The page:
Releasing the Caffeine-Adrenal-Blood Sugar Bind

Recently, a lovely little tea shop opened its doors in my local hood. I couldn’t resist capturing a shot of their blooming tea cup display…

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As I was sipping on a caffeine-free cup of Bourbon vanilla rooibos (keepin’ it classy), I started pondering just how many jolts of full-fledged caffeine many of us take in. Between coffee, green/black/white teas, energy drinks, chocolate and even kombucha, caffeine can be a sturdy crutch (or Starcrutch according to my clever BF).

For eons, caffeine has been used therapeutically as a ritual to spark mental clarity, wakefulness and social communication (ie. coffee/tea dates). We each have a variable caffeine tolerance, where one cup might be the key to powering through our inbox, or it could send our digestive system running to the nearest ‘outbox’.

While caffeine may not be the worst culprit out there (check out this funย infographic on coffee vs. tea), there’s a bad romance that blossoms between high doses of caffeine, our adrenal glands and blood sugar levels. Like a dysfunctional co-dependent relationship. A torrid love triangle if you will.

As many of us can agree, caffeine is considered a potent stimulant. I personally struggle with keeping my daily tea bag count in check. A mouthful of coffee will usually swing my blood sugar levels straight to the ceiling (even after a whopping insulin bolus).

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Caffeine’s stimulant effect on our nervous system triggers our adrenal glands to release catecholamines (a.k.a. stress hormones). This also hinders our insulin sensitivity, or how our cells deal with glucose in the blood.

Dr. Aviva Romm offers up an awesome explanation here as to how our thyroid and adrenal glands react to chronic stress, whether we’re faced with a real ‘fight-or-flight’ situation or first-world perceived stressorsย (like deadlines, traffic and family drama). Caffeine pulls the same prank. The more we exhaust our adrenal glands, the more reliant we become on caffeine.

Episodes of low blood sugar also prompt our adrenals to release the stress hormone cortisol, which can lead to adrenal fatigue. For those of us with type 1 diabetes, these “episodes” can happen multiple times a day. Oy vey.

So lately I’ve been experimenting with a few caffeine-free (or lower caffeine) tea blends. Aside from withdrawal headaches and pangs of separation anxiety, I definitely notice a change in clarity and generally feeling less ‘blah’.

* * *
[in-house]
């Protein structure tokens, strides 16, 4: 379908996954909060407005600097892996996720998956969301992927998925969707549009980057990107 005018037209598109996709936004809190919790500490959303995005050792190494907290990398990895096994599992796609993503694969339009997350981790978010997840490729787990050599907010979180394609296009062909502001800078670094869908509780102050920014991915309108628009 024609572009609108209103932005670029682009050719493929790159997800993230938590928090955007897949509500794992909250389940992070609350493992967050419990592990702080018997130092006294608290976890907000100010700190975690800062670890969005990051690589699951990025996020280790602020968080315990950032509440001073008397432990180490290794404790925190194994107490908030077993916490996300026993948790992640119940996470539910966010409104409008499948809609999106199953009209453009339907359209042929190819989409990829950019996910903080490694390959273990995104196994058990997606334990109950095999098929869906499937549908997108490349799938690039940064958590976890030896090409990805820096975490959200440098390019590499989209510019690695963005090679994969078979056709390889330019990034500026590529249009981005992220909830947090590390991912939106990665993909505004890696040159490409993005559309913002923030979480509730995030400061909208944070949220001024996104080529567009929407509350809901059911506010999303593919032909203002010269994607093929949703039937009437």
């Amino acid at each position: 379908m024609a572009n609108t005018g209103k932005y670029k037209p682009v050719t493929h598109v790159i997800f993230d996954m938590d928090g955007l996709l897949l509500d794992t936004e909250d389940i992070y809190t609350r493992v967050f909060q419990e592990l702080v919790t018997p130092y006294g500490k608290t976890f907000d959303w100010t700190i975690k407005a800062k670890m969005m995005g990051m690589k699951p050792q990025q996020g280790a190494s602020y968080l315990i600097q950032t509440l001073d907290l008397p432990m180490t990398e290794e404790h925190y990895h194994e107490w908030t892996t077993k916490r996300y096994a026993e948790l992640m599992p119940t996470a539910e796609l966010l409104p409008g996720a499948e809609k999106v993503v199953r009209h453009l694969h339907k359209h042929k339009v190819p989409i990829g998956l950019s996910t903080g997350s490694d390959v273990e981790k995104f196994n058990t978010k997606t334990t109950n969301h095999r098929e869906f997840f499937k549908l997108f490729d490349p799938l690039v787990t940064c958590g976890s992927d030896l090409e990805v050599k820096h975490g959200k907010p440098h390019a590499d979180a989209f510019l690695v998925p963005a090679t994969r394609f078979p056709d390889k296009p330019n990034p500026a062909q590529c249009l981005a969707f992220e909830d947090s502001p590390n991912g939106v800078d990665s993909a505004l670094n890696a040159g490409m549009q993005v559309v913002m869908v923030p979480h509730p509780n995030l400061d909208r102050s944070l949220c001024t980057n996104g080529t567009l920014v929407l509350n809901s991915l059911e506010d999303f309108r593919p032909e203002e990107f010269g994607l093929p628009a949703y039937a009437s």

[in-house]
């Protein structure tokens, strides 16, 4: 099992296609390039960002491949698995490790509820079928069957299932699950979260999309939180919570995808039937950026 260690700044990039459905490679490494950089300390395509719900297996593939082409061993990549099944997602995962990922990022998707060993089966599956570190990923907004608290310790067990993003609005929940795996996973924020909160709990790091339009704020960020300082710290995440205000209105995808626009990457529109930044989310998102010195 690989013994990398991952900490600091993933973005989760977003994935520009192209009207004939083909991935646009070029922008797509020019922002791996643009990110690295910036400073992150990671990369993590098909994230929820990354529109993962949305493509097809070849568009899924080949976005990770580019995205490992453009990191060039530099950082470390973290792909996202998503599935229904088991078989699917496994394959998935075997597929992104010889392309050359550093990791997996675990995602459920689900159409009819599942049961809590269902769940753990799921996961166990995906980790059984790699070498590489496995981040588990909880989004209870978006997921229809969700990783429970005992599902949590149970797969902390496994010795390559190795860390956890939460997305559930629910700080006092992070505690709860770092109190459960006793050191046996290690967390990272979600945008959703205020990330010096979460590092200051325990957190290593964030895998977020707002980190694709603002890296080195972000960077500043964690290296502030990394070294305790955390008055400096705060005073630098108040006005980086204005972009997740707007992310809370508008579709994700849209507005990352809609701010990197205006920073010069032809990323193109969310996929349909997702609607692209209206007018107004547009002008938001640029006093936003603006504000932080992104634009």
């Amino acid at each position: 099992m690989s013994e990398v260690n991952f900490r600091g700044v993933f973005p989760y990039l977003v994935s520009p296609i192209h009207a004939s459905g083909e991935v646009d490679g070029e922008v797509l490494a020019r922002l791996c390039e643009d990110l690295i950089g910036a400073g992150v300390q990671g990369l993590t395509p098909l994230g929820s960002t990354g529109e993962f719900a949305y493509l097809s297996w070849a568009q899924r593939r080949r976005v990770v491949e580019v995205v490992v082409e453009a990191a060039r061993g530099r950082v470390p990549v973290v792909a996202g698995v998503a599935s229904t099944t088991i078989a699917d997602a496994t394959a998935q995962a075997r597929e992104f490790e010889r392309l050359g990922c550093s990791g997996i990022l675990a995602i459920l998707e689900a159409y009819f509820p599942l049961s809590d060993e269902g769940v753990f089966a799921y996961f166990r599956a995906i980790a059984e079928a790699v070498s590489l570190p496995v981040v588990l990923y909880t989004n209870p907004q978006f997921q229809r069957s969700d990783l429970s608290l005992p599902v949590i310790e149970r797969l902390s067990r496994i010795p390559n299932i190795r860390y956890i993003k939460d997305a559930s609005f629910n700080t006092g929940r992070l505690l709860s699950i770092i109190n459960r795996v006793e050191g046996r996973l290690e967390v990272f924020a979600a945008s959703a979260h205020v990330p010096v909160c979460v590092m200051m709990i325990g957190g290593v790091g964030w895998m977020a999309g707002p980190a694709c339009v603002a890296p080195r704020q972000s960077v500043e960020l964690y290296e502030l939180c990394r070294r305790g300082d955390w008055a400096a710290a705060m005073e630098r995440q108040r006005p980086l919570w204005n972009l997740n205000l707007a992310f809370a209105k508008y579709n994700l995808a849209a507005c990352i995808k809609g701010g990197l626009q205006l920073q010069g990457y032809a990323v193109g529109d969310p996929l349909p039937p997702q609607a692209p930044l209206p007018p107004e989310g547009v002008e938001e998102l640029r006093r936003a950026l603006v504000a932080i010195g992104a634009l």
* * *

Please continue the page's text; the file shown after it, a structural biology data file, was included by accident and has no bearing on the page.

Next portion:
If you’re looking to lower caffeine and give your adrenals a breather, here are a few healthy alternatives to old Earl Grey and cup of Joe…

  • Carob ‘Herbal Coffee’. Brands like Teeccino are taking the herbal coffee scene by storm. To make your own, simply boil water, add roasted carob, cinnamon, vanilla bean, ginger or any other spices/herbs you’re into, steep for 10 minutes and strain out (or use a tea ball). For more carob inspiration, check out Living Herbal Tea.
  • Chaga. As mentioned in my previousย mushroom musings, chaga tea covers a whole gamut of anti-inflammatory and anti-fungal properties. Plus it has a nice roasted nutty flavour. You can even add it to smoothies like this one from tuja wellness.
  • Oolong. Somewhere along the spectrum of green and black teas, oolong fits in nicely. Finding its first roots in China over 400 years ago, oolong is a semi-green fermented tea brimming with antioxidants. Although it still contains caffeine, oolong seems to have a relaxant effect on the nervous system. Groovy, right?
  • Roasted Dandelion Root. Yep, the very same weed we pluck out of the garden or made a wish and blew on as a child (did you do that too?). In tea form, dandelion root has some major liver-supportive properties. As far as herbal teas go, its dark nutty flavor is rich and robust.

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Caffeine qualms aside, sometimes a chai or matcha latte seems to solve everything.

I’ll likely keep justifying my ‘moderate’ caffeine intake (and subbing in healthier tea leaf options) until I kick the habit ๐Ÿ™‚

Peace and caffeine balance,



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